advertisement

Tony Spangler touched hearts for his 10 years on Earth

Wednesday, May 28, 2014 | 9:56 p.m. CDT

COLUMBIA — It was Tony Spangler's playful interactions, warm smiles and contagious giggles that touched the lives of everyone around him. 

"He melted your heart with his laugh and smile," his nurse Terese Perry said. "He was just the sweetest little thing. God's angel, he's just God's angel."

Anthony "Tony Moroni" Charles Spangler of Columbia died Monday, May 26, 2014, after battling both cerebral palsy and epilepsy for his entire life. He was 10 years old.

Tony was born June 20, 2003, to Pamela Windsor and John Spangler Jr. His family and friends knew him to be one of the happiest children to walk the Earth for the decade he was on it.

Tony was diagnosed with cerebral palsy and epilepsy at 4 months old. His doctors thought that he would not live to see a year, but he proved them wrong.

Tony's severe cerebral palsy kept him from communicating his feelings through words, so instead he used his joyful expressions, his smiles and his laughter to let those around him know that he was happy.

For four months between his birth and his diagnosis, Tony cried and cried, his father said. It wasn't until he was treated with the right care that he stopped crying. 

"It's like God said, 'OK, enough crying. You're gonna laugh the rest of your life.' And he more or less did," John Spangler said.

When Tony was able to sit in a wheelchair, two of his nurses and closest friends, Barb Sproul and Terese Perry, took him on adventures and races.

"He liked to zoom-zoom and beep-beep, and he loved car racing," said Sproul, who took care of Tony for three years.

"We would take him outside on the front porch and we'd do the zoom-zoom ... That would make his day," she said. "This kid ... he melted your heart with his laugh and his smile. Just melted your heart."

His favorite activities involved listening. Whether it was listening to cartoons, listening to races or just listening to his family make playful noises, Tony was delighted.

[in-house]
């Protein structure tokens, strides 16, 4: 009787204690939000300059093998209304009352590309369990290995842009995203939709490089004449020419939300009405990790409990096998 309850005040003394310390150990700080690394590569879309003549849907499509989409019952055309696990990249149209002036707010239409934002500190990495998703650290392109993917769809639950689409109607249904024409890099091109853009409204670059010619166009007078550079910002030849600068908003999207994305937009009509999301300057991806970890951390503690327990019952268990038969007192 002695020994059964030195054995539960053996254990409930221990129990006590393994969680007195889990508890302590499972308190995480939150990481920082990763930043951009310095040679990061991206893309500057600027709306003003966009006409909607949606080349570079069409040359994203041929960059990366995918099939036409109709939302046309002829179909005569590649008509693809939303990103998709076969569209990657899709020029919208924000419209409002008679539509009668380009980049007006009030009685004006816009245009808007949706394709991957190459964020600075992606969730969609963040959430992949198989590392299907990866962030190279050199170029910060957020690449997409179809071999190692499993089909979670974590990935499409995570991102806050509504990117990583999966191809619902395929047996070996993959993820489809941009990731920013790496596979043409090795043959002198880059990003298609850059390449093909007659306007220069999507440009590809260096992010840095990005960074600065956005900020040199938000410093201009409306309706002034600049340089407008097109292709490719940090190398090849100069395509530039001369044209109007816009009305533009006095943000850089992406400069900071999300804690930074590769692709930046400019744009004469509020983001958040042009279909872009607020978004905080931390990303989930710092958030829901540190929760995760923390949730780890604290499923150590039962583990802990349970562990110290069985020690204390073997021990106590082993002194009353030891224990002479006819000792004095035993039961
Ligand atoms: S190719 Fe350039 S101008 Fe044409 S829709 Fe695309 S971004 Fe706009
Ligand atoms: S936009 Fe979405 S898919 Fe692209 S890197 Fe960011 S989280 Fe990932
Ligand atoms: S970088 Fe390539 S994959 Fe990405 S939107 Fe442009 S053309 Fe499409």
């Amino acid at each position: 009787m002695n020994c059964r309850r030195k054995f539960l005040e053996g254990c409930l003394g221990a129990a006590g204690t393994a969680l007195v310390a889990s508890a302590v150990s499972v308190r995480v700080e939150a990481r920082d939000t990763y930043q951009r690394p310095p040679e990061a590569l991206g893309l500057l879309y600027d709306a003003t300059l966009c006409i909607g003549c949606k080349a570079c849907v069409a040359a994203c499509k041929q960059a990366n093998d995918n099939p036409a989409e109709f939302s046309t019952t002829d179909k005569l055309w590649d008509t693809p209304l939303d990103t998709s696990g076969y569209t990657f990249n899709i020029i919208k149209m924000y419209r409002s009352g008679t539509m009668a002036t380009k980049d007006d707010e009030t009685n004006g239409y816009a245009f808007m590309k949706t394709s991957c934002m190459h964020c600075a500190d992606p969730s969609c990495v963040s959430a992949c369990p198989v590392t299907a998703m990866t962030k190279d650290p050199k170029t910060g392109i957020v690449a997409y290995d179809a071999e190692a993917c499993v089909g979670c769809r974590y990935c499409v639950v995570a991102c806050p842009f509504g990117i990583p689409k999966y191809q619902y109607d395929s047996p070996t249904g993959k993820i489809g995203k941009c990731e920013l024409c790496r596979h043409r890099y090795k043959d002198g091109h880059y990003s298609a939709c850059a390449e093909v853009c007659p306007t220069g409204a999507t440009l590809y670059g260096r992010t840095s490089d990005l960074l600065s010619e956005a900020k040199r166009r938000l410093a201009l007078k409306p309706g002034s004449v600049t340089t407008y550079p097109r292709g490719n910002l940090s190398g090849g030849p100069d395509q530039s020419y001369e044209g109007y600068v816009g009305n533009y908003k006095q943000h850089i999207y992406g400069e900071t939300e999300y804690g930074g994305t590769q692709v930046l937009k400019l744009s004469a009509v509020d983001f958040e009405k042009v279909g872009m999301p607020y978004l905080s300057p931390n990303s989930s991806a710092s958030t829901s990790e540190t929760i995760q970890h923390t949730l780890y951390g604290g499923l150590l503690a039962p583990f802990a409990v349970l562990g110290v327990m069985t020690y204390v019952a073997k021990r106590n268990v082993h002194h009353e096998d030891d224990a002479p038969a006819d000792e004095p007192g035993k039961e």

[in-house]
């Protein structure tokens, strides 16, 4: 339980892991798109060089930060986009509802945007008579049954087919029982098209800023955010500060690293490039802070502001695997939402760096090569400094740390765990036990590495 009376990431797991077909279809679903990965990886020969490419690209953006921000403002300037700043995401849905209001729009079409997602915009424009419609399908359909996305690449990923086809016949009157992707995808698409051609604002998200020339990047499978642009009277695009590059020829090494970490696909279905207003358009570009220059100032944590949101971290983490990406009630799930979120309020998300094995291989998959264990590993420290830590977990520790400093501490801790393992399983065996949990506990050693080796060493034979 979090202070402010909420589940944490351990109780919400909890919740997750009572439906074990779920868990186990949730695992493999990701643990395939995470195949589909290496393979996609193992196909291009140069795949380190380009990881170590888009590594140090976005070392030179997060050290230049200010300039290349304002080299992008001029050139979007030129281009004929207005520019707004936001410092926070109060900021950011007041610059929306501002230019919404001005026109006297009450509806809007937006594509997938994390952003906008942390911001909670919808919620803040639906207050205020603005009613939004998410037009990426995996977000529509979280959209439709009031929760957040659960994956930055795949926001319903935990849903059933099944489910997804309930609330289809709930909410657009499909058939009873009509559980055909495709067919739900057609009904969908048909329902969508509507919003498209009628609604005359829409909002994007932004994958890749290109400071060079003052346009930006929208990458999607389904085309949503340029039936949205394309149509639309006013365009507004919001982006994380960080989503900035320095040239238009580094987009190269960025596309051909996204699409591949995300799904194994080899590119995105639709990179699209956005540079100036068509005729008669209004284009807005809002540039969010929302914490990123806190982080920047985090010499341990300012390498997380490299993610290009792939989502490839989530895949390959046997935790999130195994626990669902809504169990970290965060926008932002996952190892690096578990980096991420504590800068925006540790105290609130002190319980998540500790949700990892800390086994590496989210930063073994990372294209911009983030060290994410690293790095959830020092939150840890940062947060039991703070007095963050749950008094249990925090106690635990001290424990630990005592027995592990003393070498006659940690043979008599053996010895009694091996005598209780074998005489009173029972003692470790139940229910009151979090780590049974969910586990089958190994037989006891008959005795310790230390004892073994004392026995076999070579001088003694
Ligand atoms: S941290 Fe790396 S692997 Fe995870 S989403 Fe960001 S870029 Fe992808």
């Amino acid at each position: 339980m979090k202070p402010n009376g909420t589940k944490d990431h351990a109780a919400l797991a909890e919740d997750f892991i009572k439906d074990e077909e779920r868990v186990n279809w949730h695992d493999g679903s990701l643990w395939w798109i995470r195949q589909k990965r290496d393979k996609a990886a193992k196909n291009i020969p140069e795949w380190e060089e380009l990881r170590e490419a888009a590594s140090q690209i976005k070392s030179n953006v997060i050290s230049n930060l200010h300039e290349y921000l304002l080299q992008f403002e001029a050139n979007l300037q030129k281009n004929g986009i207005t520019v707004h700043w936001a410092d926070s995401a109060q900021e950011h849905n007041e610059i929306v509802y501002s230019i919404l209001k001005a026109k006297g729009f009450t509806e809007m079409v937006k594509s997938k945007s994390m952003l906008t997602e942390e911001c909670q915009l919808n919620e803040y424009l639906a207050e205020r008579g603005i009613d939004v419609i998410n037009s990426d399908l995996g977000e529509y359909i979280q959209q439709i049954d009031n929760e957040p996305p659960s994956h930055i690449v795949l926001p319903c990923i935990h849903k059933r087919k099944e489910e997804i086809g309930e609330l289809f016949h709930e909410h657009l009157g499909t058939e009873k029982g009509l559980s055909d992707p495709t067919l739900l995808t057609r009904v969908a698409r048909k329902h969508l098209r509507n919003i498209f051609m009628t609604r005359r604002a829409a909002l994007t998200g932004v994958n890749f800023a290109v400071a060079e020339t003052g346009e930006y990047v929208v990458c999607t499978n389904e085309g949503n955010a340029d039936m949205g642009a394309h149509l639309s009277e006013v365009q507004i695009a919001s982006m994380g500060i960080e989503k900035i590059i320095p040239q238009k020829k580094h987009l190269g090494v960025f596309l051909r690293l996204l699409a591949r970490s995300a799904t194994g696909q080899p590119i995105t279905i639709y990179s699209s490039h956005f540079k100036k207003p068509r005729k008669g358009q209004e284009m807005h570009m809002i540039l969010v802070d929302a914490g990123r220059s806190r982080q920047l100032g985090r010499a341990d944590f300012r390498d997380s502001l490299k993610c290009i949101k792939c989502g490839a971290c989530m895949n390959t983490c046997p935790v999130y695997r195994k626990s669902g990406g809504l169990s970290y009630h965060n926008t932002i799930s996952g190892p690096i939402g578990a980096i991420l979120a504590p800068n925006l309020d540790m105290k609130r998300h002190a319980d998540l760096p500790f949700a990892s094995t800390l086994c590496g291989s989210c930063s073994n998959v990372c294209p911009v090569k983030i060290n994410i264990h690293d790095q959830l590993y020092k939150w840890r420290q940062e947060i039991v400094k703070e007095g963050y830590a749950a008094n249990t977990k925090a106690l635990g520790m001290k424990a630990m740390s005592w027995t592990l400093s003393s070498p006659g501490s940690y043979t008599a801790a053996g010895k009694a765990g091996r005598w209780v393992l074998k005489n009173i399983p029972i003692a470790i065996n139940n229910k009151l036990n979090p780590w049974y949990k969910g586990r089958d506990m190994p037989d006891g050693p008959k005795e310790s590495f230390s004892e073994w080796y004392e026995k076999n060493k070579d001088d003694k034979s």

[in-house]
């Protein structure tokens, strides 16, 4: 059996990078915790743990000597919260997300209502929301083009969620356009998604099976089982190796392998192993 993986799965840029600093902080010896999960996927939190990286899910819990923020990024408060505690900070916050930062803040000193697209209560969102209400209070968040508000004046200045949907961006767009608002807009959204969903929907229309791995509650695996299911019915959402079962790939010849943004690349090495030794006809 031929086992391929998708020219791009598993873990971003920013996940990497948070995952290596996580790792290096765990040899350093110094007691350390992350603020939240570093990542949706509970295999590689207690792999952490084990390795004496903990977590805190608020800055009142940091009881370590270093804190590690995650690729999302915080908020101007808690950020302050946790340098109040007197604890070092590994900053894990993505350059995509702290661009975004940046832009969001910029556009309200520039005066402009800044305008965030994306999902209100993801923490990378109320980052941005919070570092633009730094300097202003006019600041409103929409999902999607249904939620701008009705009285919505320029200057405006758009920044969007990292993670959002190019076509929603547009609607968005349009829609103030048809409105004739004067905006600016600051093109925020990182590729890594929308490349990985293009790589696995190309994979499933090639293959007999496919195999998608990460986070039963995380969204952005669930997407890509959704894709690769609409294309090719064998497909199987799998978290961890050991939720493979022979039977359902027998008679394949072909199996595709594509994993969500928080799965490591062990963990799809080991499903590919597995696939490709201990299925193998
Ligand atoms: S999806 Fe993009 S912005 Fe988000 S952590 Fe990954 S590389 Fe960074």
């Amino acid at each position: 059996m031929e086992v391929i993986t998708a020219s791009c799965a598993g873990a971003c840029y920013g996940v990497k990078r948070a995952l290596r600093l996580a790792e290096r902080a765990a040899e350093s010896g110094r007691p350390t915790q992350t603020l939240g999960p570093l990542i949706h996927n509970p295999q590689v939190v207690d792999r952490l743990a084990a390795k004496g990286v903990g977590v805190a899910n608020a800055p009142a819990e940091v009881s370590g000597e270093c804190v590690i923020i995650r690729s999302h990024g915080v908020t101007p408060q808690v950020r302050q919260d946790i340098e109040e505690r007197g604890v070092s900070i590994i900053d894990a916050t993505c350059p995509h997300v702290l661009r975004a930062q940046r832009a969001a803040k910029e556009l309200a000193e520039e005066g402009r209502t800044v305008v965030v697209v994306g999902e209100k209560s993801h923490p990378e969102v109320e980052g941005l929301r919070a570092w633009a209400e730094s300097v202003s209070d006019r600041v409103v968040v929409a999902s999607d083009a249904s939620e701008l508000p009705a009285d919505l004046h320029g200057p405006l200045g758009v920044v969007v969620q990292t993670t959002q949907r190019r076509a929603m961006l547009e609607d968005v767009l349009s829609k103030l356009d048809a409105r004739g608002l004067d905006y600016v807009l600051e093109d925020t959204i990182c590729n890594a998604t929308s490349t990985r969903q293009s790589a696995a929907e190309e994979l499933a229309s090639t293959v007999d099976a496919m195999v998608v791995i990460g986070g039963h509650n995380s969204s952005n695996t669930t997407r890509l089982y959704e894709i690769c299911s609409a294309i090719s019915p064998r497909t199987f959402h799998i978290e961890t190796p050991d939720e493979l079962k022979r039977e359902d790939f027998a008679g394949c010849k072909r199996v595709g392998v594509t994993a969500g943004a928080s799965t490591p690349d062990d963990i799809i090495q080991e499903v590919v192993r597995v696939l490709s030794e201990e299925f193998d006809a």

"Little things made him happy," his father said. "He liked NASCAR because he could hear the 'vroom vroom vrrroooooom.'" 

Tony spent many days in front of the television with his father watching NASCAR races and listening to the noises that made him laugh uncontrollably.

"Listen to the cars!" John Spangler would say. "Carl Edwards from Columbia, he's gonna win it!"

Music was also a big part of Tony's life.

"He loved Lady Gaga. Oh my!" Perry said. "If you would turn that music on, he would have a grin from ear to ear. And so his mom would sing to him, and we would sing to him."

"He was amazing. He was my whole world for a year and a half."

Tony's mother, father and friends stood by his side as they fought the ups and downs of his condition.

"It was kind of a roller-coaster ride. Some days were really bad. Some days he had great days," his mother said.

Tony died from heart failure after a decade of touching the hearts of those around him.

"Everybody who's ever known Tony, they know how amazing he is," Perry said.

"I was a proud parent to have him and to be with him for 10 years, 11 months and six days," John Spangler said.

Tony is survived by mother, Pam Windsor; his father, John Spangler Jr.; and his sister, Heather Spangler.

Visitation will be from 2 to 4 p.m. Friday at Memorial Funeral Home, 1217 Business Loop 70. Services will follow in the chapel. 

Donations can be made to the United Cerebral Palsy Foundation, 1825 K St. NW, Suite 600, Washington, DC 20006, and the Epilepsy Foundation, 8301 Professional Place E., Landover, MD 20785.


Like what you see here? Become a member.


Show Me the Errors (What's this?)

Report corrections or additions here. Leave comments below here.

You must be logged in to participate in the Show Me the Errors contest.

advertisements